Well, the marketplace has grown vast, right? Nearly a hundred vendors at this point. And it seems like a new one either evolving into this space or starting from the ground up each day. But what we can tell you is that, for sure, there are some tried and true players that are having great success. And then you might also say that there are some imposters, right? And by the end of today's session, what we're trying to do is help you walk away with knowledge so that if the time comes and when it comes, you know where to look within that vendor landscape for the specific subset of vendors that you should be considering. And so, that's kind of the high level of the landscape. But, at the same time, the reason why we're here in these seats today covering this specific topic goes one step further. And that's this. The analysts in the industry, you know, my previous company and beyond, have not had a lot of publications that have kind of categorize the marketplace, classified vendors, and talk to you about the pros and cons of different types. So it's confusing, right?

Ryan Greene: 04:04
Why do you think that is? Why, why is it the analyst community not made a call on what this actually is and who's in it yet? Because, I do feel like, we're almost two years in and there's still a lot of confusion and there's different sources of various credibility providing guidance on this. But, the two main ones that everyone looks to is kind of like, we're in a wait and see mode. What do you think that is?

James Myers: 04:28
Yeah, I agree with you. The first kind of component is that certainly a lot of respect for the analysts in the community. Having been one before, the level of responsibility that you have is not just going to be focused on one technology category. So, you're spread quite thin almost. Almost to the point where you, you are expected to be a master of everything, but you really don't have the bandwidth to focus deeply on every single category of technology. And so, for that reason, you have to prioritize. And what that means from a prioritization exercise, is that you may or may not have thought that the CDP landscape was going to become something. You might've thought that it was going to dissolve quickly, because there was too much confusion or there wasn't a big enough problem to begin with. But ultimately it came down to prioritization.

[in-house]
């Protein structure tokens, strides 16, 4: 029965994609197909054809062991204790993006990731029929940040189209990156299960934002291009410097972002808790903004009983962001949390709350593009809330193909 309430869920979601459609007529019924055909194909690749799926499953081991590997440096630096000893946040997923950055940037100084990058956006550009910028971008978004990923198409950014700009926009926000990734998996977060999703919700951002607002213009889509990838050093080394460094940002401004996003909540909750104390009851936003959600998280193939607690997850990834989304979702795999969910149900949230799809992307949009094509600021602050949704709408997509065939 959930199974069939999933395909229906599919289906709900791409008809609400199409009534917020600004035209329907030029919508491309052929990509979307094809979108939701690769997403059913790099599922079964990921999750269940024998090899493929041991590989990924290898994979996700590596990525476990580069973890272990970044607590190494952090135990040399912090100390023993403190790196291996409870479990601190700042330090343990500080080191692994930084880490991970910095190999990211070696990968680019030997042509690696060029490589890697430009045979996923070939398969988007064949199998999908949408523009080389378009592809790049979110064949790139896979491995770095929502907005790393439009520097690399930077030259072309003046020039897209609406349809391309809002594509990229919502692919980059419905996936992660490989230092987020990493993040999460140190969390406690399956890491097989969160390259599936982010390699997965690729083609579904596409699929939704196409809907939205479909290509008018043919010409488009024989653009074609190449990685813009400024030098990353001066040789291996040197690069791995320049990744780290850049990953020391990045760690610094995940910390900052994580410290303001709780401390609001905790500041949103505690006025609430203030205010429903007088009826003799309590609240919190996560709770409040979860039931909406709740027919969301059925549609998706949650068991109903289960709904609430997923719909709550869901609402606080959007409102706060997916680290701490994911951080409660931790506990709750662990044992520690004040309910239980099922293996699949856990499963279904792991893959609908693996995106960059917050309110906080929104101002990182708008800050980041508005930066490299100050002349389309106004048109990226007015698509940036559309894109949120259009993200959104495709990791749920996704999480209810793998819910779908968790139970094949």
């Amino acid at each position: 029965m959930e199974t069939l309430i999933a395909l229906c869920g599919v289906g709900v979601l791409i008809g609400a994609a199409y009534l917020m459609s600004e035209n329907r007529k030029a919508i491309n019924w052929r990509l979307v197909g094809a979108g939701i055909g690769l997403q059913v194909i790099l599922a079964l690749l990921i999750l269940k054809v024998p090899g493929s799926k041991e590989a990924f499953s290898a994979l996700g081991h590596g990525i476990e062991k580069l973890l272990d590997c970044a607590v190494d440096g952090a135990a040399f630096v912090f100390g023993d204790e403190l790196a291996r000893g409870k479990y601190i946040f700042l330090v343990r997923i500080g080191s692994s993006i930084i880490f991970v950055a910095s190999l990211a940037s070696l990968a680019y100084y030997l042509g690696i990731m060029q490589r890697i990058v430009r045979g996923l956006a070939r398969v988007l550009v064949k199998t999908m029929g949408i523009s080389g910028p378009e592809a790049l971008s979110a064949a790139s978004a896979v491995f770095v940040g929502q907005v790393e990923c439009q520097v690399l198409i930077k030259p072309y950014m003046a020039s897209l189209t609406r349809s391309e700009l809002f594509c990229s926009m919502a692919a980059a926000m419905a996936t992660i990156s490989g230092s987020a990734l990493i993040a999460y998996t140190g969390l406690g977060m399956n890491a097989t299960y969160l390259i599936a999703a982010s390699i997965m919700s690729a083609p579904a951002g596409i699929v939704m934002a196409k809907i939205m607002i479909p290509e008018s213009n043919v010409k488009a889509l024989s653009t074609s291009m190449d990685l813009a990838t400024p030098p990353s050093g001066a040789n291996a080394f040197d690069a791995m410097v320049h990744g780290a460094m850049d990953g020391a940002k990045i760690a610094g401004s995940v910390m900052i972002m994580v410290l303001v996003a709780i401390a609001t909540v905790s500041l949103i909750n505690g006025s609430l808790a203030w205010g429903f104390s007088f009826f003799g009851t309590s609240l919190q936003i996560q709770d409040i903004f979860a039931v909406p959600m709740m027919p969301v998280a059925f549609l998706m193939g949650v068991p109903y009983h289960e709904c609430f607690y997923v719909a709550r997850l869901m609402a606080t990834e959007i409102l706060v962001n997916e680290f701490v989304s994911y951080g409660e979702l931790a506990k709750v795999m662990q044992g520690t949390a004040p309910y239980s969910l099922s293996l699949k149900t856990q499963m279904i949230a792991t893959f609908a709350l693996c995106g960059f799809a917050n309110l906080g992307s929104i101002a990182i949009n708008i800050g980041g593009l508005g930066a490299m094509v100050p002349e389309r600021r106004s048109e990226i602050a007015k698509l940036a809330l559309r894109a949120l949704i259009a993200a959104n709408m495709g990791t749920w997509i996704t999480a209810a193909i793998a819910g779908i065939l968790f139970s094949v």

James Myers: 05:12
And, what we're finding as time has gone on is that marketers have really put their foot on the gas and say we need a customer data platform. Or more simply, they're saying we need a single view of our customers. So, as the, as the market is moving along here, we've seen hints and indications that those types of classifications, the quadrants or the waves, they may be coming later this year. But, we don't obviously have any inside view. It's just an expectation that marketers are applying that pressure.

Ryan Greene: 05:45
Yeah. And having been here at ActionIQ, now for three and a half years, like I said before customer data platform was a thing. And before that, working in a large financial services company, trying to do marketing to many consumers, the problem has always been real. I think, it's just, for whatever reason, the solution wasn't defined, or there was confusion around what an actual solution was, and which is...it feels to me being here now and. like, the analysts are always kind of a lagging indicator or a lagging kind of authority on what is real and what's not. And like you said, there's probably many reasons why that is. But, until that happens, there needs to be someone out there or at least someone providing some input. And some guidance around that.

James Myers: 06:28